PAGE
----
·         Suppose for every 100 sales calls you made you closed 32 sales

·         Then, your Sales Closing Ratio or Hit Ratio equals 32% or 0.32 (32 ÷ 100)

Your Sales Closing Ratio depends on a lot of factors including: your market, the price point (price) of your goods and services, the complexity of your product, the number of steps in the purchase process, whether you are an existing vendor, approvals needed for the customer to make the purchase, preparation work involved (for example whether the buyer or their company has to prepare to integrate your product or service into their operations), whether your clients/prospects are saturated (whether they need your product or service), the state/nature of your prospects'/customers' business (whether their business activity is up or down) and so on.

Adjust Your Sales Closing Ratio up or down depending on your view of how this year’s business environment compares to last year’s. In other words, do you expect to close more sales calls this year than last year or fewer?

4. Estimate the Number of Sales Calls You Need to Make on Target Customers (Prospects) to Meet Your Sales Revenue Goal

Here’s the key—the gold nugget—in this success formula. If you want to generate a certain monetary amount or dollar value of sales revenue and you expect to close a certain amount of sales from your existing book of business (existing customers, repeat purchases), then you have to make a certain number of sales calls on new customers and target customers (prospects) to achieve your required number of hits (or closed sales) and your sales revenue goal. And you need to generate an adequate number of high quality leads to increase your buyer (prospect) universe.

·         In this example, if you need to close 80 new sales and your Sales Closing Ratio equals 32%, then you need to make 250 sales calls (80 ÷ 32% or 80 ÷ 0.32)

·         Make sure you schedule enough appointments (sales calls) every week and every month to ensure that you achieve your sales targets (goals).

·         If you need to make 250 sales calls and there are 48 working weeks in a year, you should make 5.21 or 6 sales calls every week (250 ÷ 48)

·         By the way, the above calculation assumes you can make six (6) sales calls Every week. Depending on your business, it may be unrealistic to assume you will make the same number of sales calls every week. However, sales calls can include emails, conference calls, snail mailing materials - whatever touch point makes sense in your world.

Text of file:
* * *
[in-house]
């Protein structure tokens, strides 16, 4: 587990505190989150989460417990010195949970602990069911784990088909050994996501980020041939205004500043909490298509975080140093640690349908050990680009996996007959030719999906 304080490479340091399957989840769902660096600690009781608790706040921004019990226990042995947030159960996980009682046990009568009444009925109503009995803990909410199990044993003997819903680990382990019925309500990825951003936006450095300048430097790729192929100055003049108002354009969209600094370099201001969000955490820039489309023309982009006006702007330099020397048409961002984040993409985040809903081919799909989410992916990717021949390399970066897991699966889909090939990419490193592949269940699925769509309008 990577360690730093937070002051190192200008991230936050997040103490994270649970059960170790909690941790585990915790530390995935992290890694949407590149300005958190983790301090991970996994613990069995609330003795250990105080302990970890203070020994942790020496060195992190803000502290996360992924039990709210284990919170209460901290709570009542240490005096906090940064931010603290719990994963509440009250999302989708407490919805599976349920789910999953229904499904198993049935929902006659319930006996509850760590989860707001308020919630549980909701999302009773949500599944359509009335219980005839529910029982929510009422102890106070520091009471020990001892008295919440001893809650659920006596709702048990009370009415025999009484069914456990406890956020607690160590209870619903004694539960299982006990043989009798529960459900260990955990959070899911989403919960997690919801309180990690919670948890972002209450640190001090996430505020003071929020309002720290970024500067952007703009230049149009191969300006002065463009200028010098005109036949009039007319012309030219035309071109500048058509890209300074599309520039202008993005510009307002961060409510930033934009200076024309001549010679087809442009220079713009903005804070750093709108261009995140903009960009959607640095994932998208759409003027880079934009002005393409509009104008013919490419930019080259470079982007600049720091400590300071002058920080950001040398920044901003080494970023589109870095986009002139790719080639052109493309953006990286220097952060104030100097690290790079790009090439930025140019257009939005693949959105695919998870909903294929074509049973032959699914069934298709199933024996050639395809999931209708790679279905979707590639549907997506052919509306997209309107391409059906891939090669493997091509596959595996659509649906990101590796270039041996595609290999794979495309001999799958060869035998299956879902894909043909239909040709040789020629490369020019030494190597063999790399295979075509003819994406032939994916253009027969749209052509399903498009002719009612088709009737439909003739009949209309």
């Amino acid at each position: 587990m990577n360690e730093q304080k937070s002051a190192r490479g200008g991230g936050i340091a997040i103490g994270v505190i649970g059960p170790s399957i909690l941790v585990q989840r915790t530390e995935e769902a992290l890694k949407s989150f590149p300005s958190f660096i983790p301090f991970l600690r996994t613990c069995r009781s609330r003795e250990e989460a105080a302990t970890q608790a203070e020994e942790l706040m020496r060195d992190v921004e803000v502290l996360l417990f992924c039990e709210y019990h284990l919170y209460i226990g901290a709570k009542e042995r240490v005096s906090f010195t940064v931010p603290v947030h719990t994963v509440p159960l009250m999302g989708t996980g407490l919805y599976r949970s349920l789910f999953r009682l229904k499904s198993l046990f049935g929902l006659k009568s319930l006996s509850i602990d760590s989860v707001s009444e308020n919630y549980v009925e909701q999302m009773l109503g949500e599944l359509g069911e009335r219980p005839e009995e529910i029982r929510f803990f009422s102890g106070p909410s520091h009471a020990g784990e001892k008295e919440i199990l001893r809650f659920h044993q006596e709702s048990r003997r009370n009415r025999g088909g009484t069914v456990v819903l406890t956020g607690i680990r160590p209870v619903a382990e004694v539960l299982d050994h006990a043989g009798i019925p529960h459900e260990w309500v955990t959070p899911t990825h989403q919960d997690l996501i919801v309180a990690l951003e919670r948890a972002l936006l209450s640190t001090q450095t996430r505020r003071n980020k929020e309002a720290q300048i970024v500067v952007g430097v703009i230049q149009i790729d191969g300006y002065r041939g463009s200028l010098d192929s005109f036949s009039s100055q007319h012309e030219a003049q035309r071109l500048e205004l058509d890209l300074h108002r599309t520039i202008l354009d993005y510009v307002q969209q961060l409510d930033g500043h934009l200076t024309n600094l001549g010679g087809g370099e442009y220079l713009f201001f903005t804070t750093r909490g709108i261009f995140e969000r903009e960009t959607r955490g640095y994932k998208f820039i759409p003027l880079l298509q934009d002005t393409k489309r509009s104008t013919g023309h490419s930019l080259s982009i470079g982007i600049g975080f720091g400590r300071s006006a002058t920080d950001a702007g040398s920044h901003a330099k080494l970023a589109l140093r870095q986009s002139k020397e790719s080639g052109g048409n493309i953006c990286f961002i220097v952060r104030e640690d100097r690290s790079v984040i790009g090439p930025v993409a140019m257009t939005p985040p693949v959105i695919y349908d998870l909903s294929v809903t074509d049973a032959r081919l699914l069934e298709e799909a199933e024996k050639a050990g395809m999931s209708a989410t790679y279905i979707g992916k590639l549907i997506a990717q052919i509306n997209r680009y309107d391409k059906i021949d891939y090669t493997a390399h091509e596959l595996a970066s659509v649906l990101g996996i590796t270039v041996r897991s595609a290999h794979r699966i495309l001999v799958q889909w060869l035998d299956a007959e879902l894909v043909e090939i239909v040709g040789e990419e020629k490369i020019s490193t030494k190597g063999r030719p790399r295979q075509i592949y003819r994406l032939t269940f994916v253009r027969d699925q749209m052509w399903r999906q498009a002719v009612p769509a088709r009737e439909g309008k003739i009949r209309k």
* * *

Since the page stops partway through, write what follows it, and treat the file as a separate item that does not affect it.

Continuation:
We recommend that you front-end (move up) the sales calls, especially early in the year and early in each quarter; in other words, instead of making the 6 sales calls per week in our example, make 10 or 12 (of course, this depends on the type of business you are in) to get ahead of plan.

This strategy will help you build sales momentum and give you a cushion in the event the sales process slows down or you are unable to schedule enough high quality and productive sales calls.

Also, be sure to balance the quality of sales calls and the timing. Every day counts and while it’s important to make sales calls, the key to success is to meet with qualified prospects and close sales, not just meet people and sip warm cups of coffee. Again, the key is to make high quality calls and touch points. My supervisor Dave K. at Citibank used to say, "A 'warm cup of coffee' is a complete a waste of time.'

This framework gives you a pathway or methodology to help you create a sales plan (calling plan) that helps you achieve your sales revenue goals.

But, of course there are many variables to consider and it’s essential to track your progress regularly: weekly, monthly, quarterly, etc. to make sure your ratios still hold and you are on track to meet your goals. Make adjustments as appropriate to ensure that you achieve your sales goals.

And now for the Qualitative:

The first question to ask yourself is: Are You Targeting the Right Types of Customers?

In other words are you channeling your sales efforts towards those people and types of people who are the most likely to make a purchase from you or want to purchase your goods and services?

As you can appreciate, you are much more likely to sell a ham ‘n egg sandwich to a starving man than to someone who just ate two dozen eggs and a loaf of bread. . .